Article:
February 28, 2017
If I had to sum up my sense of why Wall Street compliance departments and regulators often fail, I would offer four key points:
- If you're not looking for something, you often can't find it.
- If you're convinced that where you're looking is the only right place, you fail to find what's located elsewhere.
- If you're wasting your time looking for nonsense, you tend to find the useless but not what's important.
- If you're going through only the motions of looking, then everything is a silly game and nothing worth looking for gets found.
Case In Point
For the purpose of proposing a settlement of rule violations alleged by the Financial Industry Regulatory Authority ("FINRA"), without admitting or denying the findings, prior to a regulatory hearing, and without an adjudication of any issue, Matthew C. Maczko submitted a Letter of Acceptance, Waiver and Consent ("AWC"), which FINRA accepted. In the Matter of Matthew C. Maczko, Respondent (AWC 2016050430201, February 9, 2017).
The AWC asserts that Maczko was first registered in 1988 and by 2008 was registered with FINRA member firm Wells Fargo Advisors, LLC. The AWC asserts that Maczko had no prior relevant disciplinary history.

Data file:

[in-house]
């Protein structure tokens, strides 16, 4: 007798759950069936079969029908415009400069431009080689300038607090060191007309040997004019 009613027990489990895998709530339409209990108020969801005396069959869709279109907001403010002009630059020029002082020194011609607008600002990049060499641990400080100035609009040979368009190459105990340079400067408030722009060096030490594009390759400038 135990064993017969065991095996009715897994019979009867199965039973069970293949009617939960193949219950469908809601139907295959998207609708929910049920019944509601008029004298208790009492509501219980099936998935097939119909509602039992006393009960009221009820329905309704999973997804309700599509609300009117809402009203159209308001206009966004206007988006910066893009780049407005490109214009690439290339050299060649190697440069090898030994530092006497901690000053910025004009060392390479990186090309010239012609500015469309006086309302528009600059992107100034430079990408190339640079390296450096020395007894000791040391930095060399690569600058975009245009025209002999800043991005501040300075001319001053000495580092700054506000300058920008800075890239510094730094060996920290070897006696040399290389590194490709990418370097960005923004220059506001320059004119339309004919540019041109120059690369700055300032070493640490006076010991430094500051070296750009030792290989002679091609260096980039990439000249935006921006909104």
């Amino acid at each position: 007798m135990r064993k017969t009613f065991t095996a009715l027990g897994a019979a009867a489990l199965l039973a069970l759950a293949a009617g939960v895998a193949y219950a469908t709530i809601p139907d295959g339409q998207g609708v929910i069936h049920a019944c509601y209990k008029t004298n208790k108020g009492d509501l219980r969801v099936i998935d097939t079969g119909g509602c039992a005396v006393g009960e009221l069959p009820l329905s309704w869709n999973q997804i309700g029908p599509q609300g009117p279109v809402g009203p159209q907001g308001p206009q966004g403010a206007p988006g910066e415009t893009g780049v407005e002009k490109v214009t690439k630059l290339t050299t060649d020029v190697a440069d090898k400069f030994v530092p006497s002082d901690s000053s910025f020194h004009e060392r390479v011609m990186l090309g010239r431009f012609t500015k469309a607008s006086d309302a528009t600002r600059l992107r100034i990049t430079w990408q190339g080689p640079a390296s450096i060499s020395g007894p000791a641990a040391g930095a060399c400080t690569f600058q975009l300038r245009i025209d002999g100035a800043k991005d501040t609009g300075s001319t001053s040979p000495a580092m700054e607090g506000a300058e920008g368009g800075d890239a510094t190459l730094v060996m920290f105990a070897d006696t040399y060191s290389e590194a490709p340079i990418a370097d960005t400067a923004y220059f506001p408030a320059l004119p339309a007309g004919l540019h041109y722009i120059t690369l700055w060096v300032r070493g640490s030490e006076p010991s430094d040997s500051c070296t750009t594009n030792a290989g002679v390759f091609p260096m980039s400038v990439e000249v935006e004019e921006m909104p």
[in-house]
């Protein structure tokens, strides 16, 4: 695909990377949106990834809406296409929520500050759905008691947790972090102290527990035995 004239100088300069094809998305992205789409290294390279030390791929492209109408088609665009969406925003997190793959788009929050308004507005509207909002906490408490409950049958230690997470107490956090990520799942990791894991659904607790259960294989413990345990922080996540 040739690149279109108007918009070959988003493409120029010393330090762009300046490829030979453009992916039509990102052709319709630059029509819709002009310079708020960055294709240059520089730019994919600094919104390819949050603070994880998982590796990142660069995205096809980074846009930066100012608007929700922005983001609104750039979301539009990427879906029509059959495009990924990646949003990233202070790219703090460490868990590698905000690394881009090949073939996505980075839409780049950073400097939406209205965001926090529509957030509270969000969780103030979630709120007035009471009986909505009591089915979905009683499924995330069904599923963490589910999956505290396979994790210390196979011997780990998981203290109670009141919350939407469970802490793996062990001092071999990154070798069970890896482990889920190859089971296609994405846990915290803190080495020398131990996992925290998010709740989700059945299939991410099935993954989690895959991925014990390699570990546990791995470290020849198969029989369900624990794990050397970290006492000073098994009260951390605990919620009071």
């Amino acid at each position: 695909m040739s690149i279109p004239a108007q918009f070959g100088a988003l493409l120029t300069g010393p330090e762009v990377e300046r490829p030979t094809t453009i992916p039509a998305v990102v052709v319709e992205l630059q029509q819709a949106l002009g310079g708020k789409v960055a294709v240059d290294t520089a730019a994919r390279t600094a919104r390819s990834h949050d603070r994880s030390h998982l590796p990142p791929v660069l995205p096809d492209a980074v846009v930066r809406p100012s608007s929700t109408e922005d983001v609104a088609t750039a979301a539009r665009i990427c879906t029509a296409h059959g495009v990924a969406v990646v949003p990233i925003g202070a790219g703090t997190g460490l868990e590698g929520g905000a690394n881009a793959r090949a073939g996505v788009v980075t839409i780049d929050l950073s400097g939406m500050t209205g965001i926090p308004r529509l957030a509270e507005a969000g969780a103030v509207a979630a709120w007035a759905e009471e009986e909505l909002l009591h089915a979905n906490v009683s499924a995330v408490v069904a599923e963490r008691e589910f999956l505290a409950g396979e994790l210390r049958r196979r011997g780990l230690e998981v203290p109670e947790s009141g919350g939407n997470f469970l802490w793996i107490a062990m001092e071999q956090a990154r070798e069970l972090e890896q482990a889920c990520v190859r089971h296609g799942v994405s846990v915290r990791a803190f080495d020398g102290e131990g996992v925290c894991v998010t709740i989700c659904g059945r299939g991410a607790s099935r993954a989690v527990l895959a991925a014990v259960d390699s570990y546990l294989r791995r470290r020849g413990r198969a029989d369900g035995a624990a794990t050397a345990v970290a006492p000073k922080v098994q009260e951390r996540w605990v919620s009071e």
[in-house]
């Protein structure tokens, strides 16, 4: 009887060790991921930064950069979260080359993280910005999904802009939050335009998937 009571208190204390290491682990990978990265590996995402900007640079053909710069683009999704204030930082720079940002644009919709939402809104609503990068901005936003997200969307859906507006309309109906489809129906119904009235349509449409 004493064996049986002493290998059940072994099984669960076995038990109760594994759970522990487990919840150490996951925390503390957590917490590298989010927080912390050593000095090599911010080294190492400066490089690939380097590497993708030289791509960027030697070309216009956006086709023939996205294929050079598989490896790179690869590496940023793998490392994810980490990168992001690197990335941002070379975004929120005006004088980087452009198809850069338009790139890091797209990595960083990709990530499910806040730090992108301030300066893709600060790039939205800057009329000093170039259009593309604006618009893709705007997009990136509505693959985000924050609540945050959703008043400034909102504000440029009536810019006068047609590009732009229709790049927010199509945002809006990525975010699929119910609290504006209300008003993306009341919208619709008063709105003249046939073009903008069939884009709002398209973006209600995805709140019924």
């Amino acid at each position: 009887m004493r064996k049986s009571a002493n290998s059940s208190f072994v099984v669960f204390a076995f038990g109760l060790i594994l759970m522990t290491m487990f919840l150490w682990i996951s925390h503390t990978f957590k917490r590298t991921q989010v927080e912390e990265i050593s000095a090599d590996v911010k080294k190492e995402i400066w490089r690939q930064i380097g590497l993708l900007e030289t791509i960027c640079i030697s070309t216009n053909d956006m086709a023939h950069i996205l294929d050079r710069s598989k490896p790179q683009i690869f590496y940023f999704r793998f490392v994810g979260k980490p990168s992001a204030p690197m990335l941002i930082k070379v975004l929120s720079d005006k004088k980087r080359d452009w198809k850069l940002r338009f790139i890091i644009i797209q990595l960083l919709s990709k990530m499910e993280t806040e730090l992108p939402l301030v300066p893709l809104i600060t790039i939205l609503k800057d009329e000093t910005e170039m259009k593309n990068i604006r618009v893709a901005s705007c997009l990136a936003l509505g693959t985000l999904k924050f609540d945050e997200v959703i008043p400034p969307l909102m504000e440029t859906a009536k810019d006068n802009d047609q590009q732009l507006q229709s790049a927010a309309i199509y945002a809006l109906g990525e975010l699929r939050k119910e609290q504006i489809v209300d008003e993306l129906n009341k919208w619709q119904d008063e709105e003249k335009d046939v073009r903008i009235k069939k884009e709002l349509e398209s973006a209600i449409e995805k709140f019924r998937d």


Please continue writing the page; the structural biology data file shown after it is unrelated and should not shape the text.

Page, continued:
The AWC alleges that during the relevant time between January 2009 and April 2016, Maczko effected over 2,800 transactions in four brokerage accounts (with an aggregate value of $3 million ) of a customer who is identified only as "JZ."Customer JZ was characterized in the AWC as currently being 93 years of old and Maczko was deemed to have controlled her accounts. The cited transactions allegedly generated about:
- $581,650 in commissions,
- $84,270 in other fees, and
- $397,000 in trading losses.
FINRA alleged that Mackzko's conduct violated NASD Rule 2310 and FINRA Rules 21 11 and 2010.
As of February 28, 2017, online FINRA BrokerCheck records under the heading "Employment Separation After Allegations" disclose that Wells Fargo Advisors "Discharged" Maczko on September 2, 2016, based upon allegations that:
Mr. Maczko is under internal review for adherence to industry standards of conduct based on concerns about the level of trading in a customer account.
While testifying to FINRA investigative staff on September 28, 2016, Maczko allegedly stated that after his discharge from Wells Fargo earlier that same month, he had not spoken to two other elderly customers, who are identified only as "KL" and "CL."). As if often the case, there was a bit of a disconnect between Maczko's recollection and his telephone records because the latter disclosed that he had spoken to KL and CL several times after his termination. FINRA deemed Maczko's inaccurate and misleading testimony to constitute violations of FINRA Rules 8210 and 2010.
In accordance with the terms of the AWC, FINRA imposed upon Maczko a Bar from associating with any FINRA member in any capacity.
Maczko's BrokerCheck record was updated by Wells Fargo Advisors to include this "Firm Statement":